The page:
By Mark Jurkowitz | Outer Banks Voice on September 17, 2020
Two months after announcing that schools would first open the 2020-2021 year under a plan that includes in-person and remote learning, Governor Roy Cooper said today they can opt for full-time classroom learning for students in kindergarten through fifth grade, starting on Oct. 5.
In making the announcement at a Sept. 17 briefing, Cooper also stated that districts have the flexibility to make their own choices about whether to bring younger students back to class full time.
The Dare County schools, like many other in the state, have begun the new school year with remote-only learning. But the Dare County Board of Education will hold a special meeting on Oct. 1 to determine how to move forward with school operations after the first nine weeks of the school year.
“Of all the disruptions COVID-19 has created, education is the most challenging to address,” Cooper said at the briefing. “The number one opening priority during has pandemic has been our schools.”
In explaining why the option was given for in-person learning for younger students, but not for those in grades 6-12, North Carolina Health and Human Services Secretary Mandy Cohen described both “risks” and “benefits”— indicating that in-person learning was more important
for younger students and that they were also less likely to acquire and transmit COVID-19 than older students.
For those districts that bring K-5 students back into the classroom, there will be a face covering requirement, regular symptom screening and a degree of social distancing that will allow for more students in the classroom than is currently allowed under the existing hybrid model.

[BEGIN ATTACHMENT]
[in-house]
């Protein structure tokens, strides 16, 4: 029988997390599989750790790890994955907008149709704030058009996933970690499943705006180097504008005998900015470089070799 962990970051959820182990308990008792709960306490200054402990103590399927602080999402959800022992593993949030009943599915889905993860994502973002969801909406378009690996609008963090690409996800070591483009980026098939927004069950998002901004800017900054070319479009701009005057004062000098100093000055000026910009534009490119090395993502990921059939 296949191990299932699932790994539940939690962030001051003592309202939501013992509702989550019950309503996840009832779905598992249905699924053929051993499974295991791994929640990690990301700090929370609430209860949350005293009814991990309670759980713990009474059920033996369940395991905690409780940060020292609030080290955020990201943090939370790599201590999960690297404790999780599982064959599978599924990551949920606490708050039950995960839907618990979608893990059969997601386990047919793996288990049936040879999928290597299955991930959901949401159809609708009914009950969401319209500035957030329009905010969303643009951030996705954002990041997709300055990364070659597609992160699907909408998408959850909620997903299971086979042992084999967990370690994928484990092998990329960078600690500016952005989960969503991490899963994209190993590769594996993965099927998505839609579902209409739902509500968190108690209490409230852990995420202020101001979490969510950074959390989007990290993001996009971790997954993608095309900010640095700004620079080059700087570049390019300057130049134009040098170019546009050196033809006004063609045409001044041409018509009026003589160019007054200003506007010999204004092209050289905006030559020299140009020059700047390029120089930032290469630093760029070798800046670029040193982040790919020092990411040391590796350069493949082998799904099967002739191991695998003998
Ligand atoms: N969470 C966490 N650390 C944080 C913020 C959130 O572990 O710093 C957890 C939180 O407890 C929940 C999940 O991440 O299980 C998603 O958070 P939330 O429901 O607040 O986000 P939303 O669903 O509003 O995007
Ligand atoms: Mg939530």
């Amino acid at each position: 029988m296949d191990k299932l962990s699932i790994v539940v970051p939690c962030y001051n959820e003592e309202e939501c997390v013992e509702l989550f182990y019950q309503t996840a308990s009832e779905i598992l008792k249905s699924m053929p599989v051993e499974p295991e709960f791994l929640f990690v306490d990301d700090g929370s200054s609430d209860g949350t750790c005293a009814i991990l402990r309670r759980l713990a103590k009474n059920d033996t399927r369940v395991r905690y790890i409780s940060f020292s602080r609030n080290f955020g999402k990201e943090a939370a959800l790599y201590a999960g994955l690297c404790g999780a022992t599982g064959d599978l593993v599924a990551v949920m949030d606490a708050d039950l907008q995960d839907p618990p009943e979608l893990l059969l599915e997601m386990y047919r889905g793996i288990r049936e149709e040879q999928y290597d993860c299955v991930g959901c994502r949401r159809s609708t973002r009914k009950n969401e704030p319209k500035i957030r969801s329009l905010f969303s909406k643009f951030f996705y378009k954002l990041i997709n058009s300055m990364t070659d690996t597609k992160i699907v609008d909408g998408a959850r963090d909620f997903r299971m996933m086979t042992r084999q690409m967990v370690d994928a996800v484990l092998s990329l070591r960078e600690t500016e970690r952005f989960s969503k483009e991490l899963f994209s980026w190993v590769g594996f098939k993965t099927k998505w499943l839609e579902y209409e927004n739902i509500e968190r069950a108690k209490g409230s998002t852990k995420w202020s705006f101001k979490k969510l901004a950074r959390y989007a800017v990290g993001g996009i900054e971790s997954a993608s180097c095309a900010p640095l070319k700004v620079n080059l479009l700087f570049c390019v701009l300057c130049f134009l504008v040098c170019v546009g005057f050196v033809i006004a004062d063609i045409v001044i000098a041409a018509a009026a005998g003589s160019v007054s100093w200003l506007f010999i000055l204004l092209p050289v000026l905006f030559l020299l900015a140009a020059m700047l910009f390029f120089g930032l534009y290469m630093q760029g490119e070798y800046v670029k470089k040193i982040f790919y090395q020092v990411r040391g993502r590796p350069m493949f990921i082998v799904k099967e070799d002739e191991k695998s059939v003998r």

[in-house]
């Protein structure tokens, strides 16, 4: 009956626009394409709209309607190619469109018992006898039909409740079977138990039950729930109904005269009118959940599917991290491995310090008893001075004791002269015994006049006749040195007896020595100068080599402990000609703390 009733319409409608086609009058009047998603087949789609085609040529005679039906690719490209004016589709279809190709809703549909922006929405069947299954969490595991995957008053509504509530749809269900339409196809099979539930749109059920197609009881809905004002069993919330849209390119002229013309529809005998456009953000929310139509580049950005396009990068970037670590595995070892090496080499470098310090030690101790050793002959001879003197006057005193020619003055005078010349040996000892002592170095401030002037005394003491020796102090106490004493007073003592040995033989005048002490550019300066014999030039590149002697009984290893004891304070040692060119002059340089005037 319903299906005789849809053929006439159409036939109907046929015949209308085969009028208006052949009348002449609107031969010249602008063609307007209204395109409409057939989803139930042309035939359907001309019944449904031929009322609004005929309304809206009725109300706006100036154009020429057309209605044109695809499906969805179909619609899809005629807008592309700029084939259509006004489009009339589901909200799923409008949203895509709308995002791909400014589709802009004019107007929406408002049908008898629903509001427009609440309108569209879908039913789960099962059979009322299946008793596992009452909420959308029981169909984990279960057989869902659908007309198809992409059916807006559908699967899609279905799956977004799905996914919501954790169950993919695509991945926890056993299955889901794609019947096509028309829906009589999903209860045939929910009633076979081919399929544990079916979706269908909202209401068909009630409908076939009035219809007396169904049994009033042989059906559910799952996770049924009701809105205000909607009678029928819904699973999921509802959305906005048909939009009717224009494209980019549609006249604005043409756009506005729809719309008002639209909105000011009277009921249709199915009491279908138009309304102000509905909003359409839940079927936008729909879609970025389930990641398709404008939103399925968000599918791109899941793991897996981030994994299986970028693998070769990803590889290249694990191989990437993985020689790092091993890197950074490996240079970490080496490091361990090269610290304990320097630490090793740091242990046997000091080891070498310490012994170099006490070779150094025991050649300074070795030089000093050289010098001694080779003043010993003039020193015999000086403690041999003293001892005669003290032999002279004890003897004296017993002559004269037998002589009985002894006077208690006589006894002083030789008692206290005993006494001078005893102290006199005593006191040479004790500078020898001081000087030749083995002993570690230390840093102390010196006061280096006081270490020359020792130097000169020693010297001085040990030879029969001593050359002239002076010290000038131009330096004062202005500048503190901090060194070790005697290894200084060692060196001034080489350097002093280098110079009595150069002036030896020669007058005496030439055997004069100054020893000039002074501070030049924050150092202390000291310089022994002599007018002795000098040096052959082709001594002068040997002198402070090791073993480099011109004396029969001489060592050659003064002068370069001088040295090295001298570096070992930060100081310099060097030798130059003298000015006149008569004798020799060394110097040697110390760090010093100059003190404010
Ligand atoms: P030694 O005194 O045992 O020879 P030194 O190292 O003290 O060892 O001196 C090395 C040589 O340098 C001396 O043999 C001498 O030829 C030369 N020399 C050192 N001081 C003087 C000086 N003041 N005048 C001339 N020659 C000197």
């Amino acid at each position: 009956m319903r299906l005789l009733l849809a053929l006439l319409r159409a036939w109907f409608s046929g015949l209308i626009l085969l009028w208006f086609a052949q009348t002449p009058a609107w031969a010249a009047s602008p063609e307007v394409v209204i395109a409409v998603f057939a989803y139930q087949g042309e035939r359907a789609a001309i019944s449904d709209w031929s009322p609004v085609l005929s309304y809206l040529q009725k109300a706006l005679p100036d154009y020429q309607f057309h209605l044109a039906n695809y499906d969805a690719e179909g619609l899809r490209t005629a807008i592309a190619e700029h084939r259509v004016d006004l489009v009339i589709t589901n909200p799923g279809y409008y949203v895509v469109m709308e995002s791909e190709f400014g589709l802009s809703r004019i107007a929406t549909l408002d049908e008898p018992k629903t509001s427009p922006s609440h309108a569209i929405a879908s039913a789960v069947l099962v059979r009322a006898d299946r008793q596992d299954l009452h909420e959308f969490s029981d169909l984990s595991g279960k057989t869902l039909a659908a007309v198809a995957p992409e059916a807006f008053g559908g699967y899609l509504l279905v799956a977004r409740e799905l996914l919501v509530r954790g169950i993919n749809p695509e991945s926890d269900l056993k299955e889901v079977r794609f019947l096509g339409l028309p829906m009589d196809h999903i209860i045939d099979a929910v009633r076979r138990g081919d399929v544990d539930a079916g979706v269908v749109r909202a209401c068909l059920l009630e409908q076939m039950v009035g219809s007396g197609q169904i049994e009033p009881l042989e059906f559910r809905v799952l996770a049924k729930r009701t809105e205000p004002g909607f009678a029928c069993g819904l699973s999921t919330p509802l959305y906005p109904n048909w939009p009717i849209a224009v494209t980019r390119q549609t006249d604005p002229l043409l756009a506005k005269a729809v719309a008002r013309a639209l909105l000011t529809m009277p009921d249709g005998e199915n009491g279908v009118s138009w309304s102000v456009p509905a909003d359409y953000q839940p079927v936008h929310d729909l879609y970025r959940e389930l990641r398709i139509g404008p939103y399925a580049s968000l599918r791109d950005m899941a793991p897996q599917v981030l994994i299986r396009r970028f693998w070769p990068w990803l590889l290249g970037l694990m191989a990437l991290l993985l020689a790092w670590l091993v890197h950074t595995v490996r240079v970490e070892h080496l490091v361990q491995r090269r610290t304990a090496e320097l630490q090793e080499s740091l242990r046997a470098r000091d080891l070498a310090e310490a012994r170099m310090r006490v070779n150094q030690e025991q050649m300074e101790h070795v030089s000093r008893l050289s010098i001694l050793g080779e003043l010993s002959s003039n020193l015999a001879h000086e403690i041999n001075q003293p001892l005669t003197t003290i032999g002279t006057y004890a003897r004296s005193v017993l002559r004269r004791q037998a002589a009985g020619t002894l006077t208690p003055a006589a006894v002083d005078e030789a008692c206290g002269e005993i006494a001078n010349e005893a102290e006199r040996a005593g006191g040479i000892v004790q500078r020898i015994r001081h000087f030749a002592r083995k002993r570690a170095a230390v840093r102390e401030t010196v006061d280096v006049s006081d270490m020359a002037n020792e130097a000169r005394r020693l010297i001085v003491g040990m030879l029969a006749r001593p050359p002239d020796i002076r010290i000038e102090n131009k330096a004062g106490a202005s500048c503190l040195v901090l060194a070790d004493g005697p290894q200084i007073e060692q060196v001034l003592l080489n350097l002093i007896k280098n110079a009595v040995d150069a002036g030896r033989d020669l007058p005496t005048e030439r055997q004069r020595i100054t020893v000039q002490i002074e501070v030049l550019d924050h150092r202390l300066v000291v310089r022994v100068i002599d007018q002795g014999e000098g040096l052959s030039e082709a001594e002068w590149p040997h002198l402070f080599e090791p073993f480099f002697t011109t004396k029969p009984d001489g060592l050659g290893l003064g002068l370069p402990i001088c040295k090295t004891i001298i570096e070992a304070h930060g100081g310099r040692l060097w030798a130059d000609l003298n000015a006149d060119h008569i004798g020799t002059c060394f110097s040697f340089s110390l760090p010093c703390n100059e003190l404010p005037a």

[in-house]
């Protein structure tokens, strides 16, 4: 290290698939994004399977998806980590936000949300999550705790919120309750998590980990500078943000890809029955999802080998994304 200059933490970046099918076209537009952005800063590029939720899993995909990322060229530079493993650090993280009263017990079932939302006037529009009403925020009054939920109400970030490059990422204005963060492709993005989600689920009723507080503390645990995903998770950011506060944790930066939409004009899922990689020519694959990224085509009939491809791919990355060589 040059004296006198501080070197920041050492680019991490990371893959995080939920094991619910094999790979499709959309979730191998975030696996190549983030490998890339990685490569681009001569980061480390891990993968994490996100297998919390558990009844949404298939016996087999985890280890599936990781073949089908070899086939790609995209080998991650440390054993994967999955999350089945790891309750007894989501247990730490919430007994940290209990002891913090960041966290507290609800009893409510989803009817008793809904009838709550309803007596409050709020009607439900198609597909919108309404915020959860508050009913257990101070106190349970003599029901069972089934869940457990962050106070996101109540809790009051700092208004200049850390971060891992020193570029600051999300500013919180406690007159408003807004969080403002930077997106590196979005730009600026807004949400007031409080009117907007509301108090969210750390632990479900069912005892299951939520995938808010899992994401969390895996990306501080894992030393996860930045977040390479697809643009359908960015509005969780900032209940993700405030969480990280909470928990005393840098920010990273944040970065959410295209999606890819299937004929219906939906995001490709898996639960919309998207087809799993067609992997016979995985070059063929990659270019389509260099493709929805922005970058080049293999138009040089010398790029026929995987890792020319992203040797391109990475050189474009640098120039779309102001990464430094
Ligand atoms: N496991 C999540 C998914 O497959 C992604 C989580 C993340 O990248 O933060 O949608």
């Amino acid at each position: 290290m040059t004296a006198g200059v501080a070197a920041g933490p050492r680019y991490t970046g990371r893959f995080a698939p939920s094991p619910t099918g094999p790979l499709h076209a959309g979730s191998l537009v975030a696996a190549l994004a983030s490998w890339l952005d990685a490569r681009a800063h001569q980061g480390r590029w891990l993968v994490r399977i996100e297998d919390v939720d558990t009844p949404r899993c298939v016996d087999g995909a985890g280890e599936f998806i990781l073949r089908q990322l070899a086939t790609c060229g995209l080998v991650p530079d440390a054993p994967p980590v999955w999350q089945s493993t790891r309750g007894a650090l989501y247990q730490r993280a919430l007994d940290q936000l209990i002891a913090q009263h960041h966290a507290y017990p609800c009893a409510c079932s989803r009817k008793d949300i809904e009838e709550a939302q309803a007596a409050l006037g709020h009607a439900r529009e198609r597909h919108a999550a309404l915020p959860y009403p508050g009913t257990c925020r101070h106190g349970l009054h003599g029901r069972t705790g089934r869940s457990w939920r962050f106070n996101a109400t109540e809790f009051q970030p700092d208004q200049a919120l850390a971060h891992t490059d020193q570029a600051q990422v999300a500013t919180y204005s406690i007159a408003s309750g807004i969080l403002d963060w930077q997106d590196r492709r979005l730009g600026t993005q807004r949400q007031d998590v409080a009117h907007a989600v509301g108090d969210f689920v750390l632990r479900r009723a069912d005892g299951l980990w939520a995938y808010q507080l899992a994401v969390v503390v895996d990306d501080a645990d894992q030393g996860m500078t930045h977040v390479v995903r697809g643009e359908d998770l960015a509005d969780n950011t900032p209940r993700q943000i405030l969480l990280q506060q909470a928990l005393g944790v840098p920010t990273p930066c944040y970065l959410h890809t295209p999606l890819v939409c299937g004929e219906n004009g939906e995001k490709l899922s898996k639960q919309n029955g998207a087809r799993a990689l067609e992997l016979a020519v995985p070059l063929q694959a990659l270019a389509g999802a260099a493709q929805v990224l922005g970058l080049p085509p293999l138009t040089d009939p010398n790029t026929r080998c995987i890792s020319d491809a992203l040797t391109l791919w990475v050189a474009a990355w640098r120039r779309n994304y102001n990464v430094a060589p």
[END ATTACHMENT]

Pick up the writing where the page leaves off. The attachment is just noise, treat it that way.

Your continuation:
Re-opening classrooms to younger students “may not be the right plan for all districts” stated Cohen at the briefing, adding that regardless of what system a district adopts, “every family should have the option for full-time remote learning.”
In her presentation, Cohen reviewed mostly positive recent trends in a number of key metrics for tracking the spread of COVID-19 in the state — such as people presenting with COVID-like symptoms, the number of reported cases, the percent of positive test results and the number of hospitalizations.
The school announcement by Cooper occurred on a day when a relatively high number of new cases, 1,552, were reported in North Carolina. There are currently 894 people hospitalized with the virus in the state.
Note: Every morning, the NC Department of Health and Human Services posts updates o number of reported cases of coronavirus. That number reflects positive results from all tests, including the NC State Laboratory of Public Health and all hospital and commercial labs. There may be other reports, from the media and elsewhere, that will include different numbers during a given day, but this is an effective way of tracking numbers from the same source on a day-to-day basis.
SOURCE: NC DEPARTMENT OF HEALTH AND HUMAN SERVICES